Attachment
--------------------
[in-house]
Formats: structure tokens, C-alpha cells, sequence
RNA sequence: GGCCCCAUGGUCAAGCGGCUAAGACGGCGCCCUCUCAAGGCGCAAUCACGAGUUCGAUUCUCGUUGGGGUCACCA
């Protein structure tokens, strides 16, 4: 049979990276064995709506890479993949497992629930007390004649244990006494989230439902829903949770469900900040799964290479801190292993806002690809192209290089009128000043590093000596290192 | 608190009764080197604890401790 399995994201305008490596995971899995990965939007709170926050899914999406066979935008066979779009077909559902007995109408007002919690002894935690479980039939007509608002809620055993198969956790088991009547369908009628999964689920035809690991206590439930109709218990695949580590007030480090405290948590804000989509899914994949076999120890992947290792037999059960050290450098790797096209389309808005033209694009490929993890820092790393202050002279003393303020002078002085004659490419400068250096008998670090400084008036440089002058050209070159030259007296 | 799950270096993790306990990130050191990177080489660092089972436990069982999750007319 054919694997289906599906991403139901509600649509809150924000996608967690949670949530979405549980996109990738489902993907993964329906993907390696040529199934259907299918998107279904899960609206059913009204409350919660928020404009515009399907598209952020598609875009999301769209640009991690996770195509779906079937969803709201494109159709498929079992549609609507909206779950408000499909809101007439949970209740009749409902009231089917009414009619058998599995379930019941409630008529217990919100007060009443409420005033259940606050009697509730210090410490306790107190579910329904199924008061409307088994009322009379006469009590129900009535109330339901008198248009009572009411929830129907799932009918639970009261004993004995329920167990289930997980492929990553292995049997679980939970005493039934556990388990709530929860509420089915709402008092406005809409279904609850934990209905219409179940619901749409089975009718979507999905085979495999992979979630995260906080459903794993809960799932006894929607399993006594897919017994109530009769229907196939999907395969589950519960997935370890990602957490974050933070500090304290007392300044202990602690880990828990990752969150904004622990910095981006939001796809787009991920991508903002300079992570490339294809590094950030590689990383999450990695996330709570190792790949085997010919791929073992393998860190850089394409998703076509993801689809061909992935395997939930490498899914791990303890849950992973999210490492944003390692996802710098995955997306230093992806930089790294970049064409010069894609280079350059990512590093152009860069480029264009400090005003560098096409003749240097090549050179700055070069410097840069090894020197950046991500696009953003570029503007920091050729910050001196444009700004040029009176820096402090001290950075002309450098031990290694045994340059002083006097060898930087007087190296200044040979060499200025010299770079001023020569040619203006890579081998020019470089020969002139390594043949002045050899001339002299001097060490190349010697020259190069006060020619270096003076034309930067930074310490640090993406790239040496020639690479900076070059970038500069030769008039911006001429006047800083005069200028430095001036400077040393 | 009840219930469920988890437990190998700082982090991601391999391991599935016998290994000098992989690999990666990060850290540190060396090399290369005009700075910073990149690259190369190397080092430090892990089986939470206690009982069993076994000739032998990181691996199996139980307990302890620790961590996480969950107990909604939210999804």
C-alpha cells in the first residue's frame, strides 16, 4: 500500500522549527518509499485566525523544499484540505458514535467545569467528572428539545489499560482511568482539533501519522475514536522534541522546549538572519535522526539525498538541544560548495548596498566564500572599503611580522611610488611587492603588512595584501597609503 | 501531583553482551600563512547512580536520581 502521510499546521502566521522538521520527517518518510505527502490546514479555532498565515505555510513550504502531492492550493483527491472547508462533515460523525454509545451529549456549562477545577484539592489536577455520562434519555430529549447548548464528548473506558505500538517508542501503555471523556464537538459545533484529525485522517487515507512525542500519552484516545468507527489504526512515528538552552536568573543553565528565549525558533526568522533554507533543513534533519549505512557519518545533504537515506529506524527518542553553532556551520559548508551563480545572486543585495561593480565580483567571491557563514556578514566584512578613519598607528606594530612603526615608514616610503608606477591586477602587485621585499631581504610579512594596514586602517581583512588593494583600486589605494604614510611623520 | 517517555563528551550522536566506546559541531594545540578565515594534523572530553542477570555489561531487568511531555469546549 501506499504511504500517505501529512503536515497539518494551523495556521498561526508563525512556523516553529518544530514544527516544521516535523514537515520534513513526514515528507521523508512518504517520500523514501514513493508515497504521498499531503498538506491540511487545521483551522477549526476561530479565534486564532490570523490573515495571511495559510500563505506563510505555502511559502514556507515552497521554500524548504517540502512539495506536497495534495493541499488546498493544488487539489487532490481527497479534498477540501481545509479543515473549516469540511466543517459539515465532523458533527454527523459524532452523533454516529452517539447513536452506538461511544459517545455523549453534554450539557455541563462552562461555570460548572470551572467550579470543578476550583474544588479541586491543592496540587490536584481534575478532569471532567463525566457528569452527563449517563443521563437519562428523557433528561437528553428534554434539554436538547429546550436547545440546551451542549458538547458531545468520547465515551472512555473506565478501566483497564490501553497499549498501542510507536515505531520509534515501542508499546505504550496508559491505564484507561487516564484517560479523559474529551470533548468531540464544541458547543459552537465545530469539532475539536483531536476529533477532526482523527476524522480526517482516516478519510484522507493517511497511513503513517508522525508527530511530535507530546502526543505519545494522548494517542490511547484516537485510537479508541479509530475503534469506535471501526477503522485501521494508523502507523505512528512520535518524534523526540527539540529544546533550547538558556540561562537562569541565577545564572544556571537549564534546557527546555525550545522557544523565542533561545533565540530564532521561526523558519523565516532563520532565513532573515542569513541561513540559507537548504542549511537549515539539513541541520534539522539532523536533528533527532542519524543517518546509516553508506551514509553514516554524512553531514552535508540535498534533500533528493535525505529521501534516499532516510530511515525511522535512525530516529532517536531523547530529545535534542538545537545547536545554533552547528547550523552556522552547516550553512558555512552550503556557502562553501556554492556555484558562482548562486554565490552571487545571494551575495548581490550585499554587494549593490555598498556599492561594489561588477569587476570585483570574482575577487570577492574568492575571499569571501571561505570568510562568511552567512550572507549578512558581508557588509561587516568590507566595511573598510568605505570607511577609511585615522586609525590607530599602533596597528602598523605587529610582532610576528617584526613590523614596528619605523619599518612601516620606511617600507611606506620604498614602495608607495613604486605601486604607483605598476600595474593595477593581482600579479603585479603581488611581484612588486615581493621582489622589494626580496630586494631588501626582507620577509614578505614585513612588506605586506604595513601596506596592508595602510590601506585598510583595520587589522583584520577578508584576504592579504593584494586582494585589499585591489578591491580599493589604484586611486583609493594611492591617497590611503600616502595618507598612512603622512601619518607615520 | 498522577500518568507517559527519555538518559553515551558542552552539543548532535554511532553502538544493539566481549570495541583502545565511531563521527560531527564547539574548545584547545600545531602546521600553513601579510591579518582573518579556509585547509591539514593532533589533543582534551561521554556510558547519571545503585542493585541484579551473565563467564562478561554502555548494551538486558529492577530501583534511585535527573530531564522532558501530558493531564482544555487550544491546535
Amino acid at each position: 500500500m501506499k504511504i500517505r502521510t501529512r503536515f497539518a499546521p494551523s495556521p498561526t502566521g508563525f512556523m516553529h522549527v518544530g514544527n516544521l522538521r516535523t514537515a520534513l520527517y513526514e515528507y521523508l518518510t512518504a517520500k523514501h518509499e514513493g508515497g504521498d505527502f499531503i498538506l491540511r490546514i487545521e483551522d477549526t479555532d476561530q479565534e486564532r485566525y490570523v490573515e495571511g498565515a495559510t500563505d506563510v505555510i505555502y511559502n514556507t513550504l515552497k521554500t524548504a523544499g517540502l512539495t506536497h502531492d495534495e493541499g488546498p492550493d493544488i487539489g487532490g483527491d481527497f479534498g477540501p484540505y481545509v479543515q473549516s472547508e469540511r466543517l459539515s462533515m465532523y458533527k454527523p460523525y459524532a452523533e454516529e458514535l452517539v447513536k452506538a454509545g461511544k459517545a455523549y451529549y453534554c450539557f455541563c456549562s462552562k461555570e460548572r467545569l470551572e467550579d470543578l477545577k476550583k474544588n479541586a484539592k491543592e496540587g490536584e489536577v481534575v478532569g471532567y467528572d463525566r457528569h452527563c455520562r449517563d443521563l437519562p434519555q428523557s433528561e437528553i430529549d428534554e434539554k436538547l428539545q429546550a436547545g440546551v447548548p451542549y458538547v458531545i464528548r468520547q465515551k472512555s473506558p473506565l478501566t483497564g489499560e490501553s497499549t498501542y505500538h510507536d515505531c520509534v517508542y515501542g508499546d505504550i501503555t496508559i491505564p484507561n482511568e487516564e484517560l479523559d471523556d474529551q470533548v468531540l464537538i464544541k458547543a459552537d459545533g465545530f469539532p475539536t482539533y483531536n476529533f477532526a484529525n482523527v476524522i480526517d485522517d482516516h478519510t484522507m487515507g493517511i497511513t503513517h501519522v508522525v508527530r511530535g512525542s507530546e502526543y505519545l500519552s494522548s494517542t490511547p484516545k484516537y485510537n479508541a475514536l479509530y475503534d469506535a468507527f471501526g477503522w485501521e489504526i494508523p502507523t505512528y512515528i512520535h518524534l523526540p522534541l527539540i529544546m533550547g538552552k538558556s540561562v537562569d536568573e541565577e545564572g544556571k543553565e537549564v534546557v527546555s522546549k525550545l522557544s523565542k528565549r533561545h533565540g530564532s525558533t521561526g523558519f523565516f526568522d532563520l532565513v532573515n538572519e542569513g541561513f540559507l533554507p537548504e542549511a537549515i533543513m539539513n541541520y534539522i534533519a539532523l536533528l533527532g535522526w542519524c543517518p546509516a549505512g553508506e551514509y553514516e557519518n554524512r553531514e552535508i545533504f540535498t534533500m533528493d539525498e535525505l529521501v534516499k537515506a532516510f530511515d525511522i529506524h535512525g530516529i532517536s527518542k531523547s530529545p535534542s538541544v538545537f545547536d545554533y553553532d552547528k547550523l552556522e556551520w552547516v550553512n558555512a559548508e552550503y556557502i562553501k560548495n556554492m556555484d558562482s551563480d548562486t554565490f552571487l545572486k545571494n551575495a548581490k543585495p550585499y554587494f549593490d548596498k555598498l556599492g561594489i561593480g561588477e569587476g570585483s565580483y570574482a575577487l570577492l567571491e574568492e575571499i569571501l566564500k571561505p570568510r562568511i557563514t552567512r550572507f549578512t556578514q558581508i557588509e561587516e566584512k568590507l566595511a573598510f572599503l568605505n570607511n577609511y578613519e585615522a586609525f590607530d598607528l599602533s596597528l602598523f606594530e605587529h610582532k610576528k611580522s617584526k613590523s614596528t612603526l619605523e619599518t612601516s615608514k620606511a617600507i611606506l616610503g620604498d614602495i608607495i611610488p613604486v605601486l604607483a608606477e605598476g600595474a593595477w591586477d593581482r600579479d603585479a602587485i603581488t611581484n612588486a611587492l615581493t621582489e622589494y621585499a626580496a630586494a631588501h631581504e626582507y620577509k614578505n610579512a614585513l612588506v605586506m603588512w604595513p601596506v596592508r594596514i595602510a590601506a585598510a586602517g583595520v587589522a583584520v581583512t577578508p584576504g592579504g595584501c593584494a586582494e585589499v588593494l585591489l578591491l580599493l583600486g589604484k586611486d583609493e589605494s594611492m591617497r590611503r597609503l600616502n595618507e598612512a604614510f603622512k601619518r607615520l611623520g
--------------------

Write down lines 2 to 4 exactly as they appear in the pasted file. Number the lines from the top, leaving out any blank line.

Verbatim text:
Formats: structure tokens, C-alpha cells, sequence
RNA sequence: GGCCCCAUGGUCAAGCGGCUAAGACGGCGCCCUCUCAAGGCGCAAUCACGAGUUCGAUUCUCGUUGGGGUCACCA
């Protein structure tokens, strides 16, 4: 049979990276064995709506890479993949497992629930007390004649244990006494989230439902829903949770469900900040799964290479801190292993806002690809192209290089009128000043590093000596290192 | 608190009764080197604890401790 399995994201305008490596995971899995990965939007709170926050899914999406066979935008066979779009077909559902007995109408007002919690002894935690479980039939007509608002809620055993198969956790088991009547369908009628999964689920035809690991206590439930109709218990695949580590007030480090405290948590804000989509899914994949076999120890992947290792037999059960050290450098790797096209389309808005033209694009490929993890820092790393202050002279003393303020002078002085004659490419400068250096008998670090400084008036440089002058050209070159030259007296 | 799950270096993790306990990130050191990177080489660092089972436990069982999750007319 054919694997289906599906991403139901509600649509809150924000996608967690949670949530979405549980996109990738489902993907993964329906993907390696040529199934259907299918998107279904899960609206059913009204409350919660928020404009515009399907598209952020598609875009999301769209640009991690996770195509779906079937969803709201494109159709498929079992549609609507909206779950408000499909809101007439949970209740009749409902009231089917009414009619058998599995379930019941409630008529217990919100007060009443409420005033259940606050009697509730210090410490306790107190579910329904199924008061409307088994009322009379006469009590129900009535109330339901008198248009009572009411929830129907799932009918639970009261004993004995329920167990289930997980492929990553292995049997679980939970005493039934556990388990709530929860509420089915709402008092406005809409279904609850934990209905219409179940619901749409089975009718979507999905085979495999992979979630995260906080459903794993809960799932006894929607399993006594897919017994109530009769229907196939999907395969589950519960997935370890990602957490974050933070500090304290007392300044202990602690880990828990990752969150904004622990910095981006939001796809787009991920991508903002300079992570490339294809590094950030590689990383999450990695996330709570190792790949085997010919791929073992393998860190850089394409998703076509993801689809061909992935395997939930490498899914791990303890849950992973999210490492944003390692996802710098995955997306230093992806930089790294970049064409010069894609280079350059990512590093152009860069480029264009400090005003560098096409003749240097090549050179700055070069410097840069090894020197950046991500696009953003570029503007920091050729910050001196444009700004040029009176820096402090001290950075002309450098031990290694045994340059002083006097060898930087007087190296200044040979060499200025010299770079001023020569040619203006890579081998020019470089020969002139390594043949002045050899001339002299001097060490190349010697020259190069006060020619270096003076034309930067930074310490640090993406790239040496020639690479900076070059970038500069030769008039911006001429006047800083005069200028430095001036400077040393 | 009840219930469920988890437990190998700082982090991601391999391991599935016998290994000098992989690999990666990060850290540190060396090399290369005009700075910073990149690259190369190397080092430090892990089986939470206690009982069993076994000739032998990181691996199996139980307990302890620790961590996480969950107990909604939210999804």